Event Sourcing

Instead of storing just the current state of the data in a domain, use an append-only store to record the full series of actions taken on that data. The store acts as the system of record and can be used to materialize the domain objects.

- Event Sourcing pattern

Comparison between CRUD Model and Event Sourcing

Let's consider a scenario that the user might take the following actions when submitting a blog post.

  1. Create a draft with title "Hello World" and content "Nice to meet you!".

  2. Publish the draft.

  3. Update the title to "Hello Universe".

In traditional CRUD model, there will be only one database record for the blog post. After all three actions, this will be the final outcome.



"Hello Universe"

"Nice to meet you!"


In event sourcing, each of the actions will be translated into an event. After all three actions, there will be three corresponding events in the database.





{"title": "Hello World", "content": "Nice to meet you!"}








{"title": "Hello Universe"}

Each unique blog post will have an unique stream_uuid. The stream_version determines the sequence of the events.

To determine the current state of the blog post, we need to retrieve all the events from the database and apply them sequentially.

  1. State after applying PostCreated.

      "uuid": "8dae5398-1914-45e3-957d-3d3b4fa23342",
      "title": "Hello World",
      "content": "Nice to meet you!",
      "is_published": false
  2. State after applying PostPublished.

      "uuid": "8dae5398-1914-45e3-957d-3d3b4fa23342",
      "title": "Hello World",
      "content": "Nice to meet you!",
      "is_published": true
  3. State after applying PostUpdated.

      "uuid": "8dae5398-1914-45e3-957d-3d3b4fa23342",
      "title": "Hello Universe",
      "content": "Nice to meet you!",
      "is_published": true


  • Auditability: With all the events, it is easy to tell when and what has happened, and who is accountable.

  • Analyzability: Different metrics or views can be easily generated by replaying the events.

  • Event-driven: Event-sourcing is one way to achieve event-driven architecture. It provides all the benefits of the event-driven architecture like scalability, integration capability and resilience.


  • Complexity: Comparing to CRUD model, event sourcing adds the complexity to track the changes as separate events.

  • Event Evolution: Events are append-only, there is no way to update the existing event schema. To accommodate new business requirements, new event schema will be created from time to time, while the old schema have to be maintained.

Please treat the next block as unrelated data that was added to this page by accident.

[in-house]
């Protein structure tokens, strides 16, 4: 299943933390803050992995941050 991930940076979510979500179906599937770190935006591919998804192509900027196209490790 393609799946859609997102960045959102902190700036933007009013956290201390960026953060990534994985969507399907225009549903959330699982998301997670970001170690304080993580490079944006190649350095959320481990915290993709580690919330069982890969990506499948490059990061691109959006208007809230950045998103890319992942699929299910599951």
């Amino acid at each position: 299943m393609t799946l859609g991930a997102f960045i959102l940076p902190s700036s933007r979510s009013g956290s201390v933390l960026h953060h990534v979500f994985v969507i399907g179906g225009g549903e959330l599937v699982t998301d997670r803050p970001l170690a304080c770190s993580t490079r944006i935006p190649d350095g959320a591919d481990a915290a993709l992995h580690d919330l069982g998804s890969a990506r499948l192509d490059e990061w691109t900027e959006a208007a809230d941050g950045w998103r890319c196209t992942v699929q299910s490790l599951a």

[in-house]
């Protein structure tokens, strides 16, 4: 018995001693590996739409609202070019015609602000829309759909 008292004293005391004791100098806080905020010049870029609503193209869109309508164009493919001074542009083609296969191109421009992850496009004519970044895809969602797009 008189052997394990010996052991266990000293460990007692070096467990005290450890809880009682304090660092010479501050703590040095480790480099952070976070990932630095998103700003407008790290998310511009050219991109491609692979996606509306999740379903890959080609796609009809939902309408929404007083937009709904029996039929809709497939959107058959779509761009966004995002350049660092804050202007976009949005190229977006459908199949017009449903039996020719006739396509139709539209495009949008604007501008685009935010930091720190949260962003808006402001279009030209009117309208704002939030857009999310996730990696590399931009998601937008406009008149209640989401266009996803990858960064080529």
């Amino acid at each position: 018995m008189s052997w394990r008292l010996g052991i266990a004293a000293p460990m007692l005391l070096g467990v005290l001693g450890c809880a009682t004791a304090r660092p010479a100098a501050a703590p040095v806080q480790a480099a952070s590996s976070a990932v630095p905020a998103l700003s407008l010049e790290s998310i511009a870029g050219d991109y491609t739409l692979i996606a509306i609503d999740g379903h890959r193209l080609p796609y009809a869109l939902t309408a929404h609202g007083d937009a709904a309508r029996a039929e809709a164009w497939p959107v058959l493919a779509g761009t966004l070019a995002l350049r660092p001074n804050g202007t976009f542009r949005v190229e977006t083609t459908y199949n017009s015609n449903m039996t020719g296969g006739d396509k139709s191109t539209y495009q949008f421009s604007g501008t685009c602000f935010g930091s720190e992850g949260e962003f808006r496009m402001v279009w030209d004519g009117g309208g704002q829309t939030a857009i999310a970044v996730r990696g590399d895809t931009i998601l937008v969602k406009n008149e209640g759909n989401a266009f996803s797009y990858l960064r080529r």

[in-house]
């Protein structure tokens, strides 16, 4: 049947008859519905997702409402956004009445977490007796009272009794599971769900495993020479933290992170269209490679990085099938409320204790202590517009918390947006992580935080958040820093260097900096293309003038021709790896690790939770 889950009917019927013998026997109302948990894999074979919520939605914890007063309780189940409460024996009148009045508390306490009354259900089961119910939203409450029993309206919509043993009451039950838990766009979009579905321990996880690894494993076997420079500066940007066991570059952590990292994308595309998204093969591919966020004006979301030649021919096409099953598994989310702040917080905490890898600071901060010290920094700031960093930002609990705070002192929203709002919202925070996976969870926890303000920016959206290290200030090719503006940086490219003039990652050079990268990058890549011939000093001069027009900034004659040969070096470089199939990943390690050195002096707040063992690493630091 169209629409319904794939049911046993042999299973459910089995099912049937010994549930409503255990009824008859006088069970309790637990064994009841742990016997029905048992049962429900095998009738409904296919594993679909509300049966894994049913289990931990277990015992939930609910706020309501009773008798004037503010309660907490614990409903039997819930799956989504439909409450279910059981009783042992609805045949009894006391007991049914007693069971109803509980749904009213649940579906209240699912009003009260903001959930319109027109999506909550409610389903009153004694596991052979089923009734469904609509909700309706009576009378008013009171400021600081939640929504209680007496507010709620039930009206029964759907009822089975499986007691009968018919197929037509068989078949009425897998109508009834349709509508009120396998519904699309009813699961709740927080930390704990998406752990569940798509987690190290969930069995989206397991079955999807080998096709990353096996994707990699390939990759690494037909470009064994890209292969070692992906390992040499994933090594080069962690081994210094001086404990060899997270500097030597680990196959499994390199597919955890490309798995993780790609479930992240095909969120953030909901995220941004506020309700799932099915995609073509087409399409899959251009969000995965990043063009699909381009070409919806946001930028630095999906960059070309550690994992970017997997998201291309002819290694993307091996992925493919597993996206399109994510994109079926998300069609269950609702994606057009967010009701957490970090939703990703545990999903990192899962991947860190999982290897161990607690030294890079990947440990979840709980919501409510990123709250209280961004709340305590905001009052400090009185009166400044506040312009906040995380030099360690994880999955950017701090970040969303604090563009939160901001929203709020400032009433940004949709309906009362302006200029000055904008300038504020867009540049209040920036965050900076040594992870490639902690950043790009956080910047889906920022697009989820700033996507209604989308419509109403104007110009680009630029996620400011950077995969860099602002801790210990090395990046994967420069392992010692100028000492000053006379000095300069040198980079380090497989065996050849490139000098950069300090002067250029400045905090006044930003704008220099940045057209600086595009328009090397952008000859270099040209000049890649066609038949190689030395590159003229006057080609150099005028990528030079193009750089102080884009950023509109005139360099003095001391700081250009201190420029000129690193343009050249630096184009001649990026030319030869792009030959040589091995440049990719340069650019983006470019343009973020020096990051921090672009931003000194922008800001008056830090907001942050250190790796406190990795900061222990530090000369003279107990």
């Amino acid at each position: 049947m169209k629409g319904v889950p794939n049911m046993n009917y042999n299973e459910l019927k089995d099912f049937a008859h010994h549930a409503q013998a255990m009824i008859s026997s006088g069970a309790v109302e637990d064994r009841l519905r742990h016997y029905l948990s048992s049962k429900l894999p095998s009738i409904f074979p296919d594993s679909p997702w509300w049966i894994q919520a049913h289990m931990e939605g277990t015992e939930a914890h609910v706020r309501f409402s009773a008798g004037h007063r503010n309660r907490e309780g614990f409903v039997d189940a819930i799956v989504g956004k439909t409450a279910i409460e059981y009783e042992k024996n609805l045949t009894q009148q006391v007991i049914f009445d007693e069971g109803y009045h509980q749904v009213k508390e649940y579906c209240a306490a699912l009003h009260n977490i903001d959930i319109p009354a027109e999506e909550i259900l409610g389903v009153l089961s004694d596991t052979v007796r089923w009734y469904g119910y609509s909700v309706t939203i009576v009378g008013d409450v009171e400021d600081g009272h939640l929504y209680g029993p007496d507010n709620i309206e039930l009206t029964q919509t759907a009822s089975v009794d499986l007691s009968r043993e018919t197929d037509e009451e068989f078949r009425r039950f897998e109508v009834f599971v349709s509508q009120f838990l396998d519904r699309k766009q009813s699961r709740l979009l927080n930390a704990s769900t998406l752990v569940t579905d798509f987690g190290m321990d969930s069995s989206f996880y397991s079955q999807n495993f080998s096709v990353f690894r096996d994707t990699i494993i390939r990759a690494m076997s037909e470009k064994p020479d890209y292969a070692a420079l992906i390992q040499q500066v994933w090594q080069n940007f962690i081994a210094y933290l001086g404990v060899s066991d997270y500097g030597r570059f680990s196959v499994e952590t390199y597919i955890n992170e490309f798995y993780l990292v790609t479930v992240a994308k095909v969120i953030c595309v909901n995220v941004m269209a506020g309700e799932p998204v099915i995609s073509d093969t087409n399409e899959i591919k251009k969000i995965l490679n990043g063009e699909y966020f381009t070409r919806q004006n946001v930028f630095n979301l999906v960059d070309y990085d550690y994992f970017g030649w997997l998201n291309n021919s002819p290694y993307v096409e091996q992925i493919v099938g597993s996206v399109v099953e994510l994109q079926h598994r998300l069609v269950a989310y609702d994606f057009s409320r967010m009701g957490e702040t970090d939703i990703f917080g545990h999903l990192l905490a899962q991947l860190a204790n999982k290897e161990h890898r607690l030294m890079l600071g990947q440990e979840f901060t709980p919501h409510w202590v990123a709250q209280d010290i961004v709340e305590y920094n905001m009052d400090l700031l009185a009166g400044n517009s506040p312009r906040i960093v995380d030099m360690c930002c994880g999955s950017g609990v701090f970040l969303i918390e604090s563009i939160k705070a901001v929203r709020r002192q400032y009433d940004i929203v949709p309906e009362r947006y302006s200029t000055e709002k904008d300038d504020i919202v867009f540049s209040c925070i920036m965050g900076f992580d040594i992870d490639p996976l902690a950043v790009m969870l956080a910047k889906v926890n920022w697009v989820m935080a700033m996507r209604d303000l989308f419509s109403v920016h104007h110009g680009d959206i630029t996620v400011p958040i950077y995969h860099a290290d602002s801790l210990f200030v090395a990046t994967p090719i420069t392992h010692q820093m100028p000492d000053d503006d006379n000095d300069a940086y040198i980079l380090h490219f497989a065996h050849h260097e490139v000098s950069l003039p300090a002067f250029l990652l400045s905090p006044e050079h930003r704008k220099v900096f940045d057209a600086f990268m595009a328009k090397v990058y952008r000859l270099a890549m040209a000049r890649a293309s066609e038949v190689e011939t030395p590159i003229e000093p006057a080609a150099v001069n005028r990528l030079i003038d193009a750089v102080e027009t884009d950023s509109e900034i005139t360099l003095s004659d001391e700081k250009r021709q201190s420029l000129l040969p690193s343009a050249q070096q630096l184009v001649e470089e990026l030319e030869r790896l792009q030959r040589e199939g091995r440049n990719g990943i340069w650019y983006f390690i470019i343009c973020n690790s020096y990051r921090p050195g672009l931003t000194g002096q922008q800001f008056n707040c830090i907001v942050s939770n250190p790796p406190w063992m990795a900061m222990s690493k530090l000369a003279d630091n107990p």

• Eventual Consistency: Event sourcing is usually implemented together with the CQRS pattern that the read store is often eventual consistent.

  • Entity Uniqueness: For example, it is a common requirement that every user must have an unique email. However, an event-sourced system can hardly check for the uniqueness without adding further complexity.

  • De-identification: Data protection regulations like GDPR requires the system to be able to "forget" the user data upon request. It needs careful design to delete or anonymize those events.

  • Storage: The number of events will grow forever, so as the storage and computing requirement. Although the storage cost is cheaper over time, it is still a concern to store all cold data in hot storage like SSD.


There are many jargons when designing the event sourcing system.

  • Event Stream: An event stream is a group of related sequential events for an aggregate instance.

  • Aggregate: A domain-driven design (DDD) term to describe a container to hold the logic for a group of related entities. Think of it as a document in document database. For example, we can have the post aggregate that manages the post entity and the related comment entities.

  • Projection: A projection is a materialized view of the events. For example, a view_count projection can subscribe to the PostViewed event and produce the number of views per post.

  • Snapshot: A snapshot is a cache of the aggregate internal state. Over time, an aggregate instance can be constructed from thousands of events, which takes longer time to compute the current state. If the snapshot exists, only events created after the snapshot have to be applied.


While event sourcing is a very nice solution to achieve both auditability and event-driven architecture, it also requires very careful planning to implement, or it will take a considerable amount of effort to maintain. Alternatively, consider the traditional CRUD model plus outbox pattern to achieve the same.

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